Meeting Margaret Fuller

March 22, 2011

Having met Abraham Lincoln recently (or at least an actor bringing him to life—see my blog, “Meeting Mr. Lincoln,” March 4, 2011), I was pleased to meet a contemporary of Lincoln, Margaret Fuller (portrayed by Laurie James). She told my wife and me, and a few dozen others (at the First Unitarian Universalist Church in Niagara Falls, N.Y.) about her eventful life.

Born Sarah Margaret Fuller in 1810 at Cambridge, Massachusetts, she was provided by her enlightened father with an education as good as any boy of that time might have received. Her father steered her away from the frivolous feminine fare of the day, like sentimental novels and books on etiquette, in favor of instruction in the classics; she read Virgil, for example, in Latin. By the time she had reached her thirties, she was regarded as the best-read person of either sex in all of New England, and she was the first female permitted to use the Harvard College library.

Fuller famously said, “If you have knowledge, let others light their candle in it.” So she put her own learning to use to help lift women out of oppression. In 1839 she began to oversee what she called “conversations”: women’s discussions to help compensate for their being kept from higher education. She penned the first major American feminist treatise, Woman in the Nineteenth Century (1845), and championed other social causes, including abolition of slavery, prison reform, and treatment for the mentally ill, as well as advocating for the poor and homeless. She was ahead of her time when she declared, “There is no wholly masculine man . . . no purely feminine,” observing that both traits were present in each individual.

Fuller became a member of the first U.S. intellectual movement to achieve a lasting influence, Transcendentalism. While Transcendentalists like Ralph Waldo Emerson and Henry David Thoreau believed that God-given intuition was superior to scientific rationalism in comprehending reality (they held that natural facts embodied spiritual truths), their idealism was meant to apply to the real world: Holding that every soul was equal in the sight of God, they fought for equalitarian principles over authoritarian ones, and many of their ideas are today championed (without the supernaturalism) by secular humanists.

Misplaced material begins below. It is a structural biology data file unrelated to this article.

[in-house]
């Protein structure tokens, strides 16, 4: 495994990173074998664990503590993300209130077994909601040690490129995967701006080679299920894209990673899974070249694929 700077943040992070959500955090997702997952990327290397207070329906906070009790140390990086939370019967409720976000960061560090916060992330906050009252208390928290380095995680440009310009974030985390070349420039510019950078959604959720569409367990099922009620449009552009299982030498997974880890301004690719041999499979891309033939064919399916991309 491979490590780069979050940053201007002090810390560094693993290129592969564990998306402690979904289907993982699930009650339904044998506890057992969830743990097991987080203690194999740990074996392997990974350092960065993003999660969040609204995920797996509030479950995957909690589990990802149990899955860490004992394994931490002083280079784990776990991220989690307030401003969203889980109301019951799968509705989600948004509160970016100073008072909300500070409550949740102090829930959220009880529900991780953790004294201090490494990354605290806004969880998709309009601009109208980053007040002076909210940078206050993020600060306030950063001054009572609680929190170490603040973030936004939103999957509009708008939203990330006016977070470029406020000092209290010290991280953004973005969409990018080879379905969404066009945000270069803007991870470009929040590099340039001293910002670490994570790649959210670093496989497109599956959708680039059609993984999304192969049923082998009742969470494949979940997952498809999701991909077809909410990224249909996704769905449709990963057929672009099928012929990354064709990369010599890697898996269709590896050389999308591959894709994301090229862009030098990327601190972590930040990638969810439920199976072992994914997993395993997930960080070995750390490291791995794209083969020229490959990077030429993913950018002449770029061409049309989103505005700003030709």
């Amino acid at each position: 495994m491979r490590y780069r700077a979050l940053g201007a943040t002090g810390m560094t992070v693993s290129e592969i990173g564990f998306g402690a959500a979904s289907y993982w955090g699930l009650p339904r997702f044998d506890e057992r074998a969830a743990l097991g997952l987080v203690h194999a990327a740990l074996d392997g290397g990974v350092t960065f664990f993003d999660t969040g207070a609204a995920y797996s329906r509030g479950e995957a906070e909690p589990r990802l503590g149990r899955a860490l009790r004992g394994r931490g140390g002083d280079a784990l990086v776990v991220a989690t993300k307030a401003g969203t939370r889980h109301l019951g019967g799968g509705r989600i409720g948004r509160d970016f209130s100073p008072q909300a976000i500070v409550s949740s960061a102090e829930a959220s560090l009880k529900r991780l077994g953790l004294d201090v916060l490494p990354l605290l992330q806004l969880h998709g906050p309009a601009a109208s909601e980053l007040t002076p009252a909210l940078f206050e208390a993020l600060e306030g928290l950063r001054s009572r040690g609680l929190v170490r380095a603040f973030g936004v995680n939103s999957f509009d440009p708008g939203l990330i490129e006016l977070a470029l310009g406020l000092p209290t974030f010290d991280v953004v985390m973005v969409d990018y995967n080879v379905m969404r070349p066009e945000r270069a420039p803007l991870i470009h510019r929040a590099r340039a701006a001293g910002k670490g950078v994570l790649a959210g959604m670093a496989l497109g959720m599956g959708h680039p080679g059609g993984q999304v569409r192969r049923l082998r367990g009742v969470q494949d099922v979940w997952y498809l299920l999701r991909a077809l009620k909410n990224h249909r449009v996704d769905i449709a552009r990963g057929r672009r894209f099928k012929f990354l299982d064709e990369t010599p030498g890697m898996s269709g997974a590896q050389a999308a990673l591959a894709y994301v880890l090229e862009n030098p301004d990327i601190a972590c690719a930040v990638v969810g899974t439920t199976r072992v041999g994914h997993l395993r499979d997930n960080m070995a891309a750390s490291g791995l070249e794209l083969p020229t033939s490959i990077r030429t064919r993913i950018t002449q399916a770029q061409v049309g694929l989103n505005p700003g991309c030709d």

Margaret Fuller served as the first editor of the Transcendentalist journal The Dial , thus influencing the writings of Emerson, Thoreau, and others. She also taught at the innovative Temple School in Boston, became the first literary critic of the New York Tribune , and was the first female to serve as the Tribune’s foreign correspondent.

As a correspondent in Europe, she engaged in “participatory journalism” long before the term would see print. She joined the Italian Revolution and took as her lover Giovanni Angelo Ossoli, a former marquis whose revolutionary zeal caused his pro-papist family to disinherit him. Whether the couple were legally married seems doubtful, but they acted as husband and wife after the birth of their son, Angelino. When the revolution failed, the Ossolis fled Italy and in time determined to move to the United States. Tragically, on July 19, 1850, their ship wrecked just off the American coast (at Fire Island, New York) and only Angelino’s little body was recovered.

After more than 160 years, which have seen Margaret Fuller’s legacy be buffeted but not wrecked, it was a pleasure meeting and listening to one who could seem so much more in tune with our time than her own.